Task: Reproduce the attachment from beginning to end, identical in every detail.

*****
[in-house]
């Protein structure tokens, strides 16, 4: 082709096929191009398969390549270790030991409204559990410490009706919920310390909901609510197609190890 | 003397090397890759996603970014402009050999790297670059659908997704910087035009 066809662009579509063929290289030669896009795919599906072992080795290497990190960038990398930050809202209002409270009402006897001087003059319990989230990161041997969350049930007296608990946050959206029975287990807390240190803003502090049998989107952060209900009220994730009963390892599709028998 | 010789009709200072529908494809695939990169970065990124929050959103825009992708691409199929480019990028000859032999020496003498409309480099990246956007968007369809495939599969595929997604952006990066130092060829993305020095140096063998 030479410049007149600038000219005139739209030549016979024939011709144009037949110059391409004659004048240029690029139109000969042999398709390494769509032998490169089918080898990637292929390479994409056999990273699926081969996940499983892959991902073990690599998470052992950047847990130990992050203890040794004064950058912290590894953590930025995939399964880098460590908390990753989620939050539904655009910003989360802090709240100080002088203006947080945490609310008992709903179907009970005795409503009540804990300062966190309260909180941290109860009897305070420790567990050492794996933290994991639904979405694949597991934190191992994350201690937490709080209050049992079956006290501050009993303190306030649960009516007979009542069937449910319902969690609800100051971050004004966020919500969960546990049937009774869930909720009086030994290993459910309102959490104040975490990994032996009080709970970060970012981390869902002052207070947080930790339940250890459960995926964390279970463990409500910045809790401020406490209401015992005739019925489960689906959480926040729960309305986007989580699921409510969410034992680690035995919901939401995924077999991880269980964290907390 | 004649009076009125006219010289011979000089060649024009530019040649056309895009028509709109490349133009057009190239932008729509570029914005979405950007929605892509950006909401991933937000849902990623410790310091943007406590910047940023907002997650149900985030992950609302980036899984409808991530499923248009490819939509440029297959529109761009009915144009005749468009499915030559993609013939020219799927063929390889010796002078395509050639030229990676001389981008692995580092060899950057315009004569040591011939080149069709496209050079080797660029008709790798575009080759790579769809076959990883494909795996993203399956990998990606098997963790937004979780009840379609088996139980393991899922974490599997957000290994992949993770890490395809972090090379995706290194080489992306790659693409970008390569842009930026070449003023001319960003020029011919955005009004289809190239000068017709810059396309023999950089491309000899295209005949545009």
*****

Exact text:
[in-house]
């Protein structure tokens, strides 16, 4: 082709096929191009398969390549270790030991409204559990410490009706919920310390909901609510197609190890 | 003397090397890759996603970014402009050999790297670059659908997704910087035009 066809662009579509063929290289030669896009795919599906072992080795290497990190960038990398930050809202209002409270009402006897001087003059319990989230990161041997969350049930007296608990946050959206029975287990807390240190803003502090049998989107952060209900009220994730009963390892599709028998 | 010789009709200072529908494809695939990169970065990124929050959103825009992708691409199929480019990028000859032999020496003498409309480099990246956007968007369809495939599969595929997604952006990066130092060829993305020095140096063998 030479410049007149600038000219005139739209030549016979024939011709144009037949110059391409004659004048240029690029139109000969042999398709390494769509032998490169089918080898990637292929390479994409056999990273699926081969996940499983892959991902073990690599998470052992950047847990130990992050203890040794004064950058912290590894953590930025995939399964880098460590908390990753989620939050539904655009910003989360802090709240100080002088203006947080945490609310008992709903179907009970005795409503009540804990300062966190309260909180941290109860009897305070420790567990050492794996933290994991639904979405694949597991934190191992994350201690937490709080209050049992079956006290501050009993303190306030649960009516007979009542069937449910319902969690609800100051971050004004966020919500969960546990049937009774869930909720009086030994290993459910309102959490104040975490990994032996009080709970970060970012981390869902002052207070947080930790339940250890459960995926964390279970463990409500910045809790401020406490209401015992005739019925489960689906959480926040729960309305986007989580699921409510969410034992680690035995919901939401995924077999991880269980964290907390 | 004649009076009125006219010289011979000089060649024009530019040649056309895009028509709109490349133009057009190239932008729509570029914005979405950007929605892509950006909401991933937000849902990623410790310091943007406590910047940023907002997650149900985030992950609302980036899984409808991530499923248009490819939509440029297959529109761009009915144009005749468009499915030559993609013939020219799927063929390889010796002078395509050639030229990676001389981008692995580092060899950057315009004569040591011939080149069709496209050079080797660029008709790798575009080759790579769809076959990883494909795996993203399956990998990606098997963790937004979780009840379609088996139980393991899922974490599997957000290994992949993770890490395809972090090379995706290194080489992306790659693409970008390569842009930026070449003023001319960003020029011919955005009004289809190239000068017709810059396309023999950089491309000899295209005949545009």